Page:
Most people understand the basic concept behind UART (one channel to transmit data and one to receive it), so this felt like the easiest way to provide flexible, bi-directional communication between an Arduino and any BLE-enabled mobile platform, without painting people into the corner. BLE does have the capability to handle more complicated structured
data, but for the vast majority of people doing projects, UART will get you very very far.
To save everyone the headache of defining and working with custom services, we've wrapped up all of the low level BLE code into a single, easy to use class called Adafruit_BLE_UART
, available in the nRF8001 / Adafruit_BLE_UART repository on Github
Download the ZIP file by clicking on the button above, uncompress and rename the folder to Adafruit_BLE_UART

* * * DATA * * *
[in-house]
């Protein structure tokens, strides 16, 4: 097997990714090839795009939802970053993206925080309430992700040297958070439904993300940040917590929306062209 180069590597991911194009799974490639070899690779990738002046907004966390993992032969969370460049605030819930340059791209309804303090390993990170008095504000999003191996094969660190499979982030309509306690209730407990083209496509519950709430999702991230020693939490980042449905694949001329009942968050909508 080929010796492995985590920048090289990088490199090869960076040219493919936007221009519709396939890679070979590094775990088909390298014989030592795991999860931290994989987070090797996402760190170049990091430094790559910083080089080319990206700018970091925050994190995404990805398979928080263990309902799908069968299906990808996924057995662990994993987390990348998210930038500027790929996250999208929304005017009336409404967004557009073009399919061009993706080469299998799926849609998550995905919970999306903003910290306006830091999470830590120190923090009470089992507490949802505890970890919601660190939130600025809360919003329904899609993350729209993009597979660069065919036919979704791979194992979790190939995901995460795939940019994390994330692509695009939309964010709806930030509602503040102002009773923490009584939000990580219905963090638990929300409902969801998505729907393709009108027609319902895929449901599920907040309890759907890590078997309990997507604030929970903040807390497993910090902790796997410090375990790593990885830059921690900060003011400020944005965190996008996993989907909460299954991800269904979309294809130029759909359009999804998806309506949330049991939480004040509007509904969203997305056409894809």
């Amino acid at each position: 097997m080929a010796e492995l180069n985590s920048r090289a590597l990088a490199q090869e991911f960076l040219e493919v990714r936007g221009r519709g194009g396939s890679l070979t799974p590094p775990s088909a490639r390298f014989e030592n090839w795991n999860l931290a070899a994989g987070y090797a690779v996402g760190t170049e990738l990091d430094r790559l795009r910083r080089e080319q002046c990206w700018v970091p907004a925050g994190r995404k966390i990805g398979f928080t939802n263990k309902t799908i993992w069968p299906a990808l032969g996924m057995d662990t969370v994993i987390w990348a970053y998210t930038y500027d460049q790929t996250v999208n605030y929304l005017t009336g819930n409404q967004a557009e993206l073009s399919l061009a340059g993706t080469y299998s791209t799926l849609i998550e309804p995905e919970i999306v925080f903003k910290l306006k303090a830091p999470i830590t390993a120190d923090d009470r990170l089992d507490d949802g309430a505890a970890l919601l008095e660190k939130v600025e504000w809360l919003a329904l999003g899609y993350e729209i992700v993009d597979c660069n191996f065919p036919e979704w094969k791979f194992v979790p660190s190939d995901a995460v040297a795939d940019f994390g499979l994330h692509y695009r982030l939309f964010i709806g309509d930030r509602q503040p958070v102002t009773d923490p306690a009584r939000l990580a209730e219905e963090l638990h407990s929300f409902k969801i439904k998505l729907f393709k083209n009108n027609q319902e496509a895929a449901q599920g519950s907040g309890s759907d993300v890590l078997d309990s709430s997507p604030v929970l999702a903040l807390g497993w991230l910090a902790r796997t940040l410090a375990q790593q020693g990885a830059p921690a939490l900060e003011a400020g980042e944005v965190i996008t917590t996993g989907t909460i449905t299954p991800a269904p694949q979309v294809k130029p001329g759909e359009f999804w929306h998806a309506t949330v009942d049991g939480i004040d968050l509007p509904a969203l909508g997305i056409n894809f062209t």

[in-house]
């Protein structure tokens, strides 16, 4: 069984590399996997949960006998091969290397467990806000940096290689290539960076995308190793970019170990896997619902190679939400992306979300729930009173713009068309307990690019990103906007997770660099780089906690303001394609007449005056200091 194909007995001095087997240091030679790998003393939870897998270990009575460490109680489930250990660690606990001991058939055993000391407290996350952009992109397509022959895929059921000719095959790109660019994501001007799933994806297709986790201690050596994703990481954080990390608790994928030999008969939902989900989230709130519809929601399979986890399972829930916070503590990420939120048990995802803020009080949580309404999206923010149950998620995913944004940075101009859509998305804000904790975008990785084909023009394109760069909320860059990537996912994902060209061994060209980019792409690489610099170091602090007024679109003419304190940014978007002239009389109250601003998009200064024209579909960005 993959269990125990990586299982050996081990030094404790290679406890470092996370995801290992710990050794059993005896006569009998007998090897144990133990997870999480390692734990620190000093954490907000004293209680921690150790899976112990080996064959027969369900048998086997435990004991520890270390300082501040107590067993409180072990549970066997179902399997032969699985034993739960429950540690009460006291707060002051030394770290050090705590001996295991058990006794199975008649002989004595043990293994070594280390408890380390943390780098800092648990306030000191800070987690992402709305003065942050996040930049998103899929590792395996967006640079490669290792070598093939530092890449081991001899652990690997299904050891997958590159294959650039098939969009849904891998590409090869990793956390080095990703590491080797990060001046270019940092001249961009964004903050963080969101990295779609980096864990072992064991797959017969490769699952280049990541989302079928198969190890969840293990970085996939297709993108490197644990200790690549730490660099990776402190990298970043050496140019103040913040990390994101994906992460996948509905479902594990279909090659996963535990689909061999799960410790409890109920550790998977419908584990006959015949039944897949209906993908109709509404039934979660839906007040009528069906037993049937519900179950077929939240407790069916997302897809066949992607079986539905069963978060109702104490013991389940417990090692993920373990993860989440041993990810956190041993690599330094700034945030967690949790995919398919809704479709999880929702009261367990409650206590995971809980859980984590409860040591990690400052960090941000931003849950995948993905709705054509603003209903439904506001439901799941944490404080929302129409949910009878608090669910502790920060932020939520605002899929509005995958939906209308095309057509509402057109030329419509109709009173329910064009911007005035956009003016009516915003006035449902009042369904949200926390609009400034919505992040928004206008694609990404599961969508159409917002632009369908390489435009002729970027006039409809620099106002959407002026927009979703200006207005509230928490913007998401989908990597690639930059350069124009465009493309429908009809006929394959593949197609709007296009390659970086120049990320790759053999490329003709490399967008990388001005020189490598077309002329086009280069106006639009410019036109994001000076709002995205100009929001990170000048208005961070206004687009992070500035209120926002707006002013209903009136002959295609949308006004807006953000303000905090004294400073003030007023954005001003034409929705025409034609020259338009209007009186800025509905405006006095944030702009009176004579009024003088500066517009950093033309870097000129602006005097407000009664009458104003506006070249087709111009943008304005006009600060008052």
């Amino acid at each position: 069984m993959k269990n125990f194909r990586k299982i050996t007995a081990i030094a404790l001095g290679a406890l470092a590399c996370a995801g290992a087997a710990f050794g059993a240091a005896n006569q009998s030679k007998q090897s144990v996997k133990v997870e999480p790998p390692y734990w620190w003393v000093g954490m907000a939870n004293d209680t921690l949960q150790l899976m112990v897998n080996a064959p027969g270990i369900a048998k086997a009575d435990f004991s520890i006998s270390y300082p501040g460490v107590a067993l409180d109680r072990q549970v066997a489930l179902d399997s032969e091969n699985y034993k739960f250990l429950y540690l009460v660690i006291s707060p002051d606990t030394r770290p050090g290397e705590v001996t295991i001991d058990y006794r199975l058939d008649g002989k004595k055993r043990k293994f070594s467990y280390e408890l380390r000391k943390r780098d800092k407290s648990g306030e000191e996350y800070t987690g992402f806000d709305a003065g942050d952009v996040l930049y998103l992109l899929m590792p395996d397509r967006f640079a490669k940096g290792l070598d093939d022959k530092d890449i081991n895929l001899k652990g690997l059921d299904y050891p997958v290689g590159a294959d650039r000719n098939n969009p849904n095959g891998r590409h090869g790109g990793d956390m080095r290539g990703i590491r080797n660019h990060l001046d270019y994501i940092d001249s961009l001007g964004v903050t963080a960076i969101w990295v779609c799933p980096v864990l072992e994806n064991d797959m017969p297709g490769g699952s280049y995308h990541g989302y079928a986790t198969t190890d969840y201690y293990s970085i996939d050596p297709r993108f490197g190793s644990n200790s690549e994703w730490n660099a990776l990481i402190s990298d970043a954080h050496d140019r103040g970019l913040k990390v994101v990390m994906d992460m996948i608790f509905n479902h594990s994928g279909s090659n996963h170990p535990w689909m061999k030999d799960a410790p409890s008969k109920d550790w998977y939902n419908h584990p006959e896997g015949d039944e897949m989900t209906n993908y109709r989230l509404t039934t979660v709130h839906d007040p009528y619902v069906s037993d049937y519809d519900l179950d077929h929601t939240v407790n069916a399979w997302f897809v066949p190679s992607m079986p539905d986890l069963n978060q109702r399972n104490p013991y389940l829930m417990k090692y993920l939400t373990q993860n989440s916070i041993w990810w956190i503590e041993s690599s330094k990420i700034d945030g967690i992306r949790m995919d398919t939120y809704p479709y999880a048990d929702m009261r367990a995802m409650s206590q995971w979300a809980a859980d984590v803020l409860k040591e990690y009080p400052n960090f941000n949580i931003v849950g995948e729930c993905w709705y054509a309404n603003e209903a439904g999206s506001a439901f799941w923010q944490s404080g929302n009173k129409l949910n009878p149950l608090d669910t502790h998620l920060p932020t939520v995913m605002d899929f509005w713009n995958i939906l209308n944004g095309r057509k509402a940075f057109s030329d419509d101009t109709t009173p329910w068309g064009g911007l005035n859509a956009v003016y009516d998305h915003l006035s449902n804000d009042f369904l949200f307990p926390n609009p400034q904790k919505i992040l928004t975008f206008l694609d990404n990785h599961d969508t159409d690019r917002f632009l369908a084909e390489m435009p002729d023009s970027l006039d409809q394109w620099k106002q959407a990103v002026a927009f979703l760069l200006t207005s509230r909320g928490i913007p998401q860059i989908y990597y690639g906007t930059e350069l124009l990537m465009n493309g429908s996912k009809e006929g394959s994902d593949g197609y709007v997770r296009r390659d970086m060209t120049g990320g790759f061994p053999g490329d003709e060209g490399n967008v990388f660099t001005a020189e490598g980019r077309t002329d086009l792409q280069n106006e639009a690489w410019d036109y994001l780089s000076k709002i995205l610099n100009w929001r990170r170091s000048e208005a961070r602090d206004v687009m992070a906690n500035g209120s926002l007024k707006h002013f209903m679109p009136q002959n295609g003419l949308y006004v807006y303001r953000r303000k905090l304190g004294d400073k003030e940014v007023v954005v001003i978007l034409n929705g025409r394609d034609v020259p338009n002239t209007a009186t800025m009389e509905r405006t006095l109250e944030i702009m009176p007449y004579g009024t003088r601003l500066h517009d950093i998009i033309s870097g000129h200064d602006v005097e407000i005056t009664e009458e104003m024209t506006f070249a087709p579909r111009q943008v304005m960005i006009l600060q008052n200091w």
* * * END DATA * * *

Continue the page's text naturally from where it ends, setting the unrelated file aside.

. Make sure it contains Adafruit_BLE_UART.cpp
. Then place the Adafruit_BLE_UART
your Arduino libraries
folder and restart the Arduino IDE. If this is
all unfamiliar, we have a tutorial introducing Arduino library concepts and installation
Restart the Arduino IDE and then open the 'uart' example via the 'File > Examples > Adafruit_BLE_UART> echoDemo ' menu item. (The library was renamed from Adafruit_nRF8001 to avoid confusion with the underlying library so the screenshot above is mismatched)
If you upload the demo to your wired-up Arduino and open the serial monitor you should see that it starts advertising BLE signal
Next up we will use our iOS or Android device to make the other side of the connection!
This guide was first published on Mar 20, 2014. It was last
updated on Mar 20, 2014.
This page (Software: UART Service) was last updated on Nov 20, 2015.